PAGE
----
If you didn’t do all of these steps quickly enough, the connection will time out and you will receive a notification that your friend failed to connect. Your friend’s board will still load, however, and inform her that the connection was lost. You can both continue to free skate, or your friend can return to the game’s WiFi screen and try the joining process again.
If you do everything quickly enough, you will both be free skating together and can begin playing. Notice in Figure 4-4, I have both PSPs running the game, connected in a WiFi game, and the tray is still open on the host machine.
Depending upon whether you simply free skate, change games, or change boards, you may have to switch several more times after this initial connection is established. You may also try to connect a third PSP by repeating the steps between the PSP hosting the game and this third PSP.
This entire process can take five minutes each time you try, so this little trick, while cool, isn’t really a long-term solution for multiplayer WiFi gaming. If you like the game that you are joining in on, you may want to invest in your own copy to prevent this delayed setup process from becoming aggravating over time.
This hack should work with various games, but there are many games that don’t work this way. Although I have tried again and again, I haven’t been able to get a group game of Lumines going successfully. The connection starts, but then one or the other machine times out. Maybe it needs very precise timing, or maybe it isn’t possible. However, I’ve given up on it, because I figured out another trick: just because you cannot join a WiFi game using only one UMD disk doesn’t mean that you cannot all share one UMD disk.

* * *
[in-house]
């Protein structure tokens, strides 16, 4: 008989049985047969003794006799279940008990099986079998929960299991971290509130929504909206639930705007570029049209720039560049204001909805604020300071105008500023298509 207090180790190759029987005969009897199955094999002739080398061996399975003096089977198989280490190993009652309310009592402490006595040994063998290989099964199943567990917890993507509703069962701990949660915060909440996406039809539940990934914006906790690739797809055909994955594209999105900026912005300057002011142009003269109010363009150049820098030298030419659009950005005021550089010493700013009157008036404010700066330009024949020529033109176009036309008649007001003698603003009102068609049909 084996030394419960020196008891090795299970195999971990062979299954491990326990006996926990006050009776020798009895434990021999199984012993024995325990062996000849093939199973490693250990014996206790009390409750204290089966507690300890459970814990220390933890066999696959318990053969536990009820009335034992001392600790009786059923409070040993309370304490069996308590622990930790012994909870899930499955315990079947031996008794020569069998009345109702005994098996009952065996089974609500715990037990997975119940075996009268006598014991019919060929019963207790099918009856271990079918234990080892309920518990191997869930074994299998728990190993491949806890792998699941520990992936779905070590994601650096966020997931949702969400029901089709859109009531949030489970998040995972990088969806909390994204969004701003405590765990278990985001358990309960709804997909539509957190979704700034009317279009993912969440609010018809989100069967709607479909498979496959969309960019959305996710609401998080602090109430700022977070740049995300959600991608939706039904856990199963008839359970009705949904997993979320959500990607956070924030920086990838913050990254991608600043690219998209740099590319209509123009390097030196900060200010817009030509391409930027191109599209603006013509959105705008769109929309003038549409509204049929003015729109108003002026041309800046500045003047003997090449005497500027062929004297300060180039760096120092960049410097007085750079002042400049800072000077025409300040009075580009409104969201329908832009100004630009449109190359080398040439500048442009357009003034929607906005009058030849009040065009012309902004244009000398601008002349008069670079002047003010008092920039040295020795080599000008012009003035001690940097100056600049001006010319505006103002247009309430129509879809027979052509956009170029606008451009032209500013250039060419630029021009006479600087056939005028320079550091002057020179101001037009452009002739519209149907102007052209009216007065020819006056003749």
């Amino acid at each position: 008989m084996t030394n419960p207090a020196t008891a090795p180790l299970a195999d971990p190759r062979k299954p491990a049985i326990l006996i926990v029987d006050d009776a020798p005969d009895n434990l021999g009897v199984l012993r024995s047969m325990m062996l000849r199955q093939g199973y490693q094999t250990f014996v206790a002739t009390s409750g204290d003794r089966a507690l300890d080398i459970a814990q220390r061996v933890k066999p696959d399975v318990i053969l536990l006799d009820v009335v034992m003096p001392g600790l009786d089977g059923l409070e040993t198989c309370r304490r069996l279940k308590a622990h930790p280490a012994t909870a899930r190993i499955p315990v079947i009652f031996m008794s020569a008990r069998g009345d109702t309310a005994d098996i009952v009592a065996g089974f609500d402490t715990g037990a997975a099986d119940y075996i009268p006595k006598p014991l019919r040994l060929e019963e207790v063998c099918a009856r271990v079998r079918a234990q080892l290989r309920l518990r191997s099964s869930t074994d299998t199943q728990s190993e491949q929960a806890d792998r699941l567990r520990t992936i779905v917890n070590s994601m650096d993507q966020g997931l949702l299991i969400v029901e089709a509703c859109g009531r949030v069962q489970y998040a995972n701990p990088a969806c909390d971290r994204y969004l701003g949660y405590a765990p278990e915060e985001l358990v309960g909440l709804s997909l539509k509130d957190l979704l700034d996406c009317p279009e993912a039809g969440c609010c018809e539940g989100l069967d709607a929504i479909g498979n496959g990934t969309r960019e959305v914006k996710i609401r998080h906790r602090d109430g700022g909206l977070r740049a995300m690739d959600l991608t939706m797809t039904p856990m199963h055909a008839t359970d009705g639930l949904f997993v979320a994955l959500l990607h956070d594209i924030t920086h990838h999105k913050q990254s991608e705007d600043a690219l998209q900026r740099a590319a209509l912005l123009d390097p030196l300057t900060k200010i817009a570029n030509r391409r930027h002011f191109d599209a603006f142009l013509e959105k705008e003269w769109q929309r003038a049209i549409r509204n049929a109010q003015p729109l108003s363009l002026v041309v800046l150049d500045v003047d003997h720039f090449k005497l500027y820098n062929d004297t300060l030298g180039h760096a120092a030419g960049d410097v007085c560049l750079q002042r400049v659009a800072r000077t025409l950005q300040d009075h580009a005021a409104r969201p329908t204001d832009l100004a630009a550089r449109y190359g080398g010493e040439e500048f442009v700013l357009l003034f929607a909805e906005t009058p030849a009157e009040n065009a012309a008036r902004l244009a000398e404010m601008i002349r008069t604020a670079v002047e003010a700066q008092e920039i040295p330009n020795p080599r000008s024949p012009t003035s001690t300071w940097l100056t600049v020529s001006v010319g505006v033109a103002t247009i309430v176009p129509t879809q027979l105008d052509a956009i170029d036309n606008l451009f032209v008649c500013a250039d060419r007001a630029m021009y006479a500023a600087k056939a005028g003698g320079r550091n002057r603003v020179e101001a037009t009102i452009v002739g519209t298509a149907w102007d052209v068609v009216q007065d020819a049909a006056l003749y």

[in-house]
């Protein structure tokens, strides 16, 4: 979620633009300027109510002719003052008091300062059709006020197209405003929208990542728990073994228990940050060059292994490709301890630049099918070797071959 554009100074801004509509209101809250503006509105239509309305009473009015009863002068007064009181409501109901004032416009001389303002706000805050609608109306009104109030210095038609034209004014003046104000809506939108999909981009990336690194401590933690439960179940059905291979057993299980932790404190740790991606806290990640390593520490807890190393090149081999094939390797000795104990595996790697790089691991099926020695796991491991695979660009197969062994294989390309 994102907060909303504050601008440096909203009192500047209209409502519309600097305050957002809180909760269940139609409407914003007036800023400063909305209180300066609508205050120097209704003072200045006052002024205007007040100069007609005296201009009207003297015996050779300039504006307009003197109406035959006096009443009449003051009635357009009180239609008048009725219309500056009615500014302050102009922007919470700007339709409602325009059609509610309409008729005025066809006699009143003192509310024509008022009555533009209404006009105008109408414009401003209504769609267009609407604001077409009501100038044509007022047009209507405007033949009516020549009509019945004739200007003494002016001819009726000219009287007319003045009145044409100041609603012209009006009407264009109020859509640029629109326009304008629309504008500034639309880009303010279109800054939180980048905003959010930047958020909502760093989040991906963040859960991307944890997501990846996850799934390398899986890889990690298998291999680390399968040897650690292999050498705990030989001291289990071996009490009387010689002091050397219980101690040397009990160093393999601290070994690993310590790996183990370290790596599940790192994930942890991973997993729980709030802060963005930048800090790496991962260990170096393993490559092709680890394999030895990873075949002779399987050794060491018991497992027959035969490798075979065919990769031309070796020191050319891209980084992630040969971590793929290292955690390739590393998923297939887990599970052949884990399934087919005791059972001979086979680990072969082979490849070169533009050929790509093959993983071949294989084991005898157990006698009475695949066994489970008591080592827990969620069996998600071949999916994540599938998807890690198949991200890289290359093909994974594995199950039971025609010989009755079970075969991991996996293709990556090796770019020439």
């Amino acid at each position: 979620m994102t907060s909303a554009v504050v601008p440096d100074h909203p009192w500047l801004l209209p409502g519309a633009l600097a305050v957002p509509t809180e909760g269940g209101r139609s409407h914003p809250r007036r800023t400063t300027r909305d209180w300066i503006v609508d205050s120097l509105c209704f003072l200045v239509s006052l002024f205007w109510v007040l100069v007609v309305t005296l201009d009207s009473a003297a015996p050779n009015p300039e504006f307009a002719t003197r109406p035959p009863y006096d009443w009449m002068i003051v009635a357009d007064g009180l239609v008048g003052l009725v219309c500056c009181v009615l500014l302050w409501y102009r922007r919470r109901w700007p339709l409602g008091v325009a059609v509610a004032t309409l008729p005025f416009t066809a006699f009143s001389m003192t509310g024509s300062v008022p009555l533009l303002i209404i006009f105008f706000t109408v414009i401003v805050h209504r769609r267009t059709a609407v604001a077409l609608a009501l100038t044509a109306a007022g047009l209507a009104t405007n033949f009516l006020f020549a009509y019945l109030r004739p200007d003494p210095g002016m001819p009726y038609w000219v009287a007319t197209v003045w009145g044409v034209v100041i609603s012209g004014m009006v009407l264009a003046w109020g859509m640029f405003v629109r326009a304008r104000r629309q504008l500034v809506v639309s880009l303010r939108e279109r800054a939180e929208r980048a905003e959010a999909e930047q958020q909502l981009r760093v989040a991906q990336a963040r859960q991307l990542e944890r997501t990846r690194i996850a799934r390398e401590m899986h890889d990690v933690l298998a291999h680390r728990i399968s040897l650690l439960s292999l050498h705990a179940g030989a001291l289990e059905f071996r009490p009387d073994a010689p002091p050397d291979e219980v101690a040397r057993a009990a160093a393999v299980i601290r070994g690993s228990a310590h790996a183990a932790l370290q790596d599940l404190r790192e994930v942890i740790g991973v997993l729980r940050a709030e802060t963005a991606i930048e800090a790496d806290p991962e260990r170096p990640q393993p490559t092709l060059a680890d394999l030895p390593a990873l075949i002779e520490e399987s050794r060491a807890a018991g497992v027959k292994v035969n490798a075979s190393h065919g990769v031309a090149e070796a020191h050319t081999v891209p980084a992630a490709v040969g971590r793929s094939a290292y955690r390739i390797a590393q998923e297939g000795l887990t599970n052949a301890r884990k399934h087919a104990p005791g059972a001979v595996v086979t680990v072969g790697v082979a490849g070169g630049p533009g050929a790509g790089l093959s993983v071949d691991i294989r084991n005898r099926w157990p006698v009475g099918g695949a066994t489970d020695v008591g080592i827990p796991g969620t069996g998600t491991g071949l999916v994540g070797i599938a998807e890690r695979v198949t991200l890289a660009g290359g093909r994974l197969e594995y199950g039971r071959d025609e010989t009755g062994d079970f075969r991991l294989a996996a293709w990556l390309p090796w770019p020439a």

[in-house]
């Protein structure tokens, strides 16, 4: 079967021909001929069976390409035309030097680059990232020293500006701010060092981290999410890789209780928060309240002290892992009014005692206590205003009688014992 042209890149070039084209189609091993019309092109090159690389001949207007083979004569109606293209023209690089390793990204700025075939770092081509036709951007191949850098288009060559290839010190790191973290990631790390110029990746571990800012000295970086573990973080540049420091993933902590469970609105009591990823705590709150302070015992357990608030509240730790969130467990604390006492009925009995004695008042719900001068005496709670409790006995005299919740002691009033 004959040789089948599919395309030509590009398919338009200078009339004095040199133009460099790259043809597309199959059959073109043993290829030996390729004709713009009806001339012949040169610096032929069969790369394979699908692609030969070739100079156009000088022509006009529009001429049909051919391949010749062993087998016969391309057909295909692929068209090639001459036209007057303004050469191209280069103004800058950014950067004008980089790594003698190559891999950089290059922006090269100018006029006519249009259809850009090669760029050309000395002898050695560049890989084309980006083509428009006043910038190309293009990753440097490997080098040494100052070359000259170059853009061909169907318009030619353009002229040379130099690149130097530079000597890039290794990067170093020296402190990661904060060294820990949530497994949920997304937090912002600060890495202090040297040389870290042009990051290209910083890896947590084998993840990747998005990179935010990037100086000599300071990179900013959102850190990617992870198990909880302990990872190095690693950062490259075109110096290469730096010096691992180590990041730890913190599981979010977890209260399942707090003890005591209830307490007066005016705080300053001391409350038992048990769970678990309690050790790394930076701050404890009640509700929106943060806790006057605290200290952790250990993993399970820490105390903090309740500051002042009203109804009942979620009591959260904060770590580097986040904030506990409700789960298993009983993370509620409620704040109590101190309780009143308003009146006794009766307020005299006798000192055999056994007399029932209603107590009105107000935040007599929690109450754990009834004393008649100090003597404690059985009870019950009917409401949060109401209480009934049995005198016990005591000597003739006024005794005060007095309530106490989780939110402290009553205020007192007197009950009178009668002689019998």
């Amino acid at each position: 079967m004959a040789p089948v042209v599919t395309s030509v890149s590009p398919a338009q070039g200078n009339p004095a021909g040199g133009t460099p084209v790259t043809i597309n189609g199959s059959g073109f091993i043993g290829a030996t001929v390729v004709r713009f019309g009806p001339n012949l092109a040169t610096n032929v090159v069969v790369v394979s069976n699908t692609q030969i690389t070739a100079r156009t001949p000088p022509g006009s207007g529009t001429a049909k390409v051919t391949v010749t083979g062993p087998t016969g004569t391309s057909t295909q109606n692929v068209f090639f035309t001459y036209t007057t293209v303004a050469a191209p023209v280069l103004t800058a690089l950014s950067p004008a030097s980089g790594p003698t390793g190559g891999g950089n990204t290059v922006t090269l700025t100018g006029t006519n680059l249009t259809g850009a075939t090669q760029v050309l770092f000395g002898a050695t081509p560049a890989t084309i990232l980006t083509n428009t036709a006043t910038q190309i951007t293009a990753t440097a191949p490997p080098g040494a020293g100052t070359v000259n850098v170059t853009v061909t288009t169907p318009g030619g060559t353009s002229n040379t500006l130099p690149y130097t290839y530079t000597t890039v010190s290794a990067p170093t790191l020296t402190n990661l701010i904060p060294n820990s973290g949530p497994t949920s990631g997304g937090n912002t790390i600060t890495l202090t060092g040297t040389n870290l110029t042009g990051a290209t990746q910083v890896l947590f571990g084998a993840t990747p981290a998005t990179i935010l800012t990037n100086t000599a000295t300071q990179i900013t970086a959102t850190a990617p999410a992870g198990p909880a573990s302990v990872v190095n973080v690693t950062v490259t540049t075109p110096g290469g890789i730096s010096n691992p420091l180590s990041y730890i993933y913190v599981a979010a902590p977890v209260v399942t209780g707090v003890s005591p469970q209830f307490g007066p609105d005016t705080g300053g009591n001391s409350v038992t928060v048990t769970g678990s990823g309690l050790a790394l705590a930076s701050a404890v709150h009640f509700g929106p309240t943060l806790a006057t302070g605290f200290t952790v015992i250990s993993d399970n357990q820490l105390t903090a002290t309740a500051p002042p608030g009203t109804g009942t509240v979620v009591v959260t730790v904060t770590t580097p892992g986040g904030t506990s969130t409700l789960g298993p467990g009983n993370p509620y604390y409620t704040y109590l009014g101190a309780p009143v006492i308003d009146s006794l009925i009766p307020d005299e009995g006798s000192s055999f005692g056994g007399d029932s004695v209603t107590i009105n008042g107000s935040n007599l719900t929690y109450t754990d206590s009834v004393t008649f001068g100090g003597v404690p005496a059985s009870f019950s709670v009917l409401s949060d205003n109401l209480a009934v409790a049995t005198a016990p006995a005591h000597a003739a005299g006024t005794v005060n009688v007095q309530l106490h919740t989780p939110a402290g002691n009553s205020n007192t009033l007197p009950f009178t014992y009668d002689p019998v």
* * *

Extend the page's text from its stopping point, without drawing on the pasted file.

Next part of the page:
The majority of the games available for the PSP don’t actively access the disk during game play (this is how this multiplayer hack works in the first place). Rather, the individual boards are loaded into the PSP’s memory and then the disk goes unused until you progress to the next level, need to save, or unlock some new cut scene. So, why not share the game among multiple PSPs?
Here’s how it works:
Load up the game in your PSP and start a single-player game.
As soon as it starts, hit the Start button and pause the game.
Eject your UMD disk, select No, and hit the X button when the PSP asks whether you want to quit the game. The game will return to the pause screen.
With Lumines, you can have a contest between all the players to see who lasts the longest. After a while, the music in the background will stop playing, but the game will continue. In Wipeout Pure, you can see who finishes the agreed-upon race first. In DarkStalkers, you can see who beats his opponent first. Think about all the different group games and tournaments you could have without the WiFi connectivity, but by sharing a single UMD disk.
The best part about this trick is that once you reach time to switch boards, usually the game just hangs, waiting for the UMD. Retrieve the disk from your friend, load up the next board, hit Pause, and then start passing the disk around. You have hours of shared gaming ahead of you. Have fun!